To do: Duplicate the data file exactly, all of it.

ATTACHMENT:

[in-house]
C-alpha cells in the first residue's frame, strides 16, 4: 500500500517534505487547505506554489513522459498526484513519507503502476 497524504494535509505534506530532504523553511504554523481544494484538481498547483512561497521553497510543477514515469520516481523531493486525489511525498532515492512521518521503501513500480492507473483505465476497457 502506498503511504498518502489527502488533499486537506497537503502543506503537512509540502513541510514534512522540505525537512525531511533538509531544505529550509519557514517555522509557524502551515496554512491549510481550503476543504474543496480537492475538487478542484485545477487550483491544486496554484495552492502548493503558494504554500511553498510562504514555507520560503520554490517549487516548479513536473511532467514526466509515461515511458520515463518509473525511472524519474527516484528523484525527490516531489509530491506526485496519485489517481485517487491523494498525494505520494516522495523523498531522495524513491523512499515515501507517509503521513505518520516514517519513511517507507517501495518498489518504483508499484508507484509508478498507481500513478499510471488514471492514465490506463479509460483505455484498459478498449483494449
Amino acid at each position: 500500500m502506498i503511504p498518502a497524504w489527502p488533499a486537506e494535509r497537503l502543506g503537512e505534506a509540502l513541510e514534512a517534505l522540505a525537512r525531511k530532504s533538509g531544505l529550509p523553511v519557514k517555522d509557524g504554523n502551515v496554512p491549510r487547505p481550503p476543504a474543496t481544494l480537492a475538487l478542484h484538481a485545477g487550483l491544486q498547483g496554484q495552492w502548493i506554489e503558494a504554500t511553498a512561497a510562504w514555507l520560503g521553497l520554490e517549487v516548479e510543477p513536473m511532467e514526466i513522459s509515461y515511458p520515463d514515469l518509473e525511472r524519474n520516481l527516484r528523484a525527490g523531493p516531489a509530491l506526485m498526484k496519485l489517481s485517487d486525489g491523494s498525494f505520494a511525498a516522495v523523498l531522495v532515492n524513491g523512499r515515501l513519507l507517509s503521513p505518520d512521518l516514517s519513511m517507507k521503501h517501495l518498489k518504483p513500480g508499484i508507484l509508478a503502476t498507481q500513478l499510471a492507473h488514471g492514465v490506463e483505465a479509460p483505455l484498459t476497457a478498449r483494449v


[in-house]
C-alpha cells in the first residue's frame, strides 16, 4: 500500500517534505487547505506554489513522459498526484513519507503502476 497524504494535509505534506530532504523553511504554523481544494484538481498547483512561497521553497510543477514515469520516481523531493486525489511525498532515492512521518521503501513500480492507473483505465476497457 502506498503511504498518502489527502488533499486537506497537503502543506503537512509540502513541510514534512522540505525537512525531511533538509531544505529550509519557514517555522509557524502551515496554512491549510481550503476543504474543496480537492475538487478542484485545477487550483491544486496554484495552492502548493503558494504554500511553498510562504514555507520560503520554490517549487516548479513536473511532467514526466509515461515511458520515463518509473525511472524519474527516484528523484525527490516531489509530491506526485496519485489517481485517487491523494498525494505520494516522495523523498531522495524513491523512499515515501507517509503521513505518520516514517519513511517507507517501495518498489518504483508499484508507484509508478498507481500513478499510471488514471492514465490506463479509460483505455484498459478498449483494449
Amino acid at each position: 500500500m502506498i503511504p498518502a497524504w489527502p488533499a486537506e494535509r497537503l502543506g503537512e505534506a509540502l513541510e514534512a517534505l522540505a525537512r525531511k530532504s533538509g531544505l529550509p523553511v519557514k517555522d509557524g504554523n502551515v496554512p491549510r487547505p481550503p476543504a474543496t481544494l480537492a475538487l478542484h484538481a485545477g487550483l491544486q498547483g496554484q495552492w502548493i506554489e503558494a504554500t511553498a512561497a510562504w514555507l520560503g521553497l520554490e517549487v516548479e510543477p513536473m511532467e514526466i513522459s509515461y515511458p520515463d514515469l518509473e525511472r524519474n520516481l527516484r528523484a525527490g523531493p516531489a509530491l506526485m498526484k496519485l489517481s485517487d486525489g491523494s498525494f505520494a511525498a516522495v523523498l531522495v532515492n524513491g523512499r515515501l513519507l507517509s503521513p505518520d512521518l516514517s519513511m517507507k521503501h517501495l518498489k518504483p513500480g508499484i508507484l509508478a503502476t498507481q500513478l499510471a492507473h488514471g492514465v490506463e483505465a479509460p483505455l484498459t476497457a478498449r483494449v